And Then We Were Alone is a continuation of Altaras’s first novel Maricika’s Revenge, but it also stands on its own. It begins with the sudden death of Maricika, the author’s much-loved mother, and maps the lives of her husband and her son who have been “left alone,” showing how they cope. The narrator’s father is a hard man, egocentric, callous and dependent, who came to Israel from Romania the early 1950s. He never learned Hebrew but has nevertheless managed well. Soon after his wife’s death he finds a widow who speaks his language and moves in with her.
A gaping chasm separates him from his Tel Aviv-born son, who seeks out various father-figures, and they shape his spiritual world and wield considerable influence over his life. From the point of view of the narrator-son, he and his father are as far apart as Bucharest is from Tel Aviv, but it slowly dawns on the reader that the distance is not so great at all. The surprising similarities between the two lives—the son’s decision to leave Israel, to live and study in Italy, for example—shed new light on the course of events and add an ironic dimension as well as psychological complexity to the narrative. The son’s first—and unsuccessful—marriage reveals different aspects of his personality. Yet despite his negative attitude toward his father, he continues to fulfill his filial duties.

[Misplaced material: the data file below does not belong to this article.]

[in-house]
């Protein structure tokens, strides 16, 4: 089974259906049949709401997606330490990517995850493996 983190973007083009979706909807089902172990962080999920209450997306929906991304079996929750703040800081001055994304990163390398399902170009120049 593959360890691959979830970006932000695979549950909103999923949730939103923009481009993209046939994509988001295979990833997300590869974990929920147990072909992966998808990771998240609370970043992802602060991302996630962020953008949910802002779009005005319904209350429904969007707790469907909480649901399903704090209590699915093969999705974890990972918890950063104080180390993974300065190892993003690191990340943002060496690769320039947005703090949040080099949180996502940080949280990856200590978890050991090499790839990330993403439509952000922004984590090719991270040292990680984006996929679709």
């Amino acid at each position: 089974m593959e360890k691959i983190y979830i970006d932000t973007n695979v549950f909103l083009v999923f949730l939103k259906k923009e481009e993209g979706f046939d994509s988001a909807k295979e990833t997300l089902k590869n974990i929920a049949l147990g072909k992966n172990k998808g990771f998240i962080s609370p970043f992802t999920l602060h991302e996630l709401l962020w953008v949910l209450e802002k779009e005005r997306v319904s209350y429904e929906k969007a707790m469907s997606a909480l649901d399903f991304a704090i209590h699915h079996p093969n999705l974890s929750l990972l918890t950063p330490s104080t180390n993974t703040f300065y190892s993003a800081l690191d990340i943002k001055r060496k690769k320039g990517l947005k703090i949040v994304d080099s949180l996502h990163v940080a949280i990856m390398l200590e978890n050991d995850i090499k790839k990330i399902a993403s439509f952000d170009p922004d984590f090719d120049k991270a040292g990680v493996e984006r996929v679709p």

And Then We Were Alone is a mature work, lucid and meticulous.
This book works!... Pure realism with characters whose lives are shaped by compromise and unglamorous survival tactics.
Written with great sensitivity and astonishing skill, it truly endeared itself to me.
Kol Israel 2
I can say with certainty that everyone who liked Maricika’s Revenge will love this book as well.